When your school is placed in special measures, it takes a while for the judgement to sink in. The moment when the lead inspector first utters the dreaded words is awful, for sure, but the conclusions feel even more damning when they are emailed to you a day or so later. As the chair of governors, I felt as if I were having an out-of-body experience and that this fate had befallen someone else.
Public knowledge of the school's failings takes time. If an inspection finds you to be good or outstanding, this will appear on Ofsted's website within 15 working days. But when that deadline has passed and nothing has been published about your school, informed Ofsted-watchers - the local press often among them - can divine that you are "in a category". Full public humiliation generally comes 28 days after the inspection. In that period, you will have meetings with local authority representatives to consider what additional support your school needs.
Surprisingly, none of this makes the verdict sink in either. I only really felt the pain when I had to stand before parents and give an account of why the school deserved such unequivocal criticism. By that time, Ofsted had written directly to parents, cataloguing our shortcomings. The explain-yourself-to-the-angry-mums-and-dads gathering is a requirement - it's easy to see why so many headteachers and chairs of governing bodies resign instead of suffering such ignominy.
I didn't, and going through the process made me consider things from a fresh perspective. Let me be clear: I agree with inspection. I believe that a relentless programme to drive up teaching standards is necessary. And I admire much of Ofsted's work. But is special measures really the best approach to school improvement? I'm not sure. Perhaps placing petty criminals in the stocks was a successful aid to medieval law enforcement, but if employed today the collateral damage would quickly be seen to outweigh the benefits. And so it is with schools and Ofsted.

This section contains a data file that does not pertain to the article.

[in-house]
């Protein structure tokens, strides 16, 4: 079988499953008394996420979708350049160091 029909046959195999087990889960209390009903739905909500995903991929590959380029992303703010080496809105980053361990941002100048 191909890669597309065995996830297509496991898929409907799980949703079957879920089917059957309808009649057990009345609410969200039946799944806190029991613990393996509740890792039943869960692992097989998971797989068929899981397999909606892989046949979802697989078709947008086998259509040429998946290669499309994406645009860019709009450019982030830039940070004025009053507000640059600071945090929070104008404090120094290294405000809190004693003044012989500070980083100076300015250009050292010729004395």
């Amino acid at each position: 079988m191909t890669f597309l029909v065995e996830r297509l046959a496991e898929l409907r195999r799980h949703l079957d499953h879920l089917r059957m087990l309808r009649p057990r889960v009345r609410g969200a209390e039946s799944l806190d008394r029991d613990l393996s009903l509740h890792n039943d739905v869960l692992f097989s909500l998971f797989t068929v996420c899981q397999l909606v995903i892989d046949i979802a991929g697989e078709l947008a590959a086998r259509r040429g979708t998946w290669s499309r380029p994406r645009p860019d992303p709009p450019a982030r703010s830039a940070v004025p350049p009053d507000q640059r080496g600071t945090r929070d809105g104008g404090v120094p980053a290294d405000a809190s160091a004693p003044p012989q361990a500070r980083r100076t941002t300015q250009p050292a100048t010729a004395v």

We were lucky. The public battering, plummeting staff morale and grave warning to each child that they were being failed did not have a huge impact on pupils or the number attending the school. We serve a working-class, local-authority-built estate with a relatively static population. Half the parents are former pupils; destiny, not choice, accounts for our intake.
But that is not true of every school. A friend of mine chairs the governing body of a rural secondary. Its intake is mixed, with two-thirds of pupils coming from professional families. There is a private school close by and another state secondary six miles away. The modest roll of my friend's school appeals to parents and it has a strong reputation in music and the arts.
Special measures, when it came, hit this school hard. By the end of its first term "in a category", it had lost 30 pupils. Twelve months later, out of special measures and praised by Ofsted, the school still has 20 per cent fewer children than it did before the inspection. The governors calculate that the cost in funding will be about pound;500,000 over five years.
"The government wants parents to take a more active role in the education of their children," my friend tells me. "But in a community like ours, that includes moving their children away very quickly when anything goes wrong. The way that affects income makes it very difficult for even a prudently run school to recover. And what really surprises me is that Ofsted don't seem to understand this. They appear to still think special measures results in more income, not less."
The number of schools in special measures is significantly higher than a few years ago. At the end of August 2012, 332 schools were in special measures; at the same point in 2014, 447 were in the category.
Ofsted points to research claiming that schools that only just fall into special measures improve appreciably quicker than those that only just manage to avoid the judgement. A study by Rebecca Allen and Simon Burgess of the University of London's Institute of Education suggests that the average grade improvement for pupils is 10 per cent higher in the special measures category.
But even if special measures works, that does not mean it is the best way. Pedagogical thinking has long since abandoned the idea that humiliation is an effective spur to learning. It is surely only a matter of time before theories about school improvement go the same way.
For now, though, planning is always worthwhile. Consider the consequences of special measures before it happens and you will be better prepared. Better still, focus the minds of senior leaders on this eventuality - this might help you to avoid such a harsh categorisation. And, in the meantime, let's all hope Ofsted finds a route to school improvement that doesn't require a public dressing-down.
John C Hare is chair of a primary school governing body in the South East of England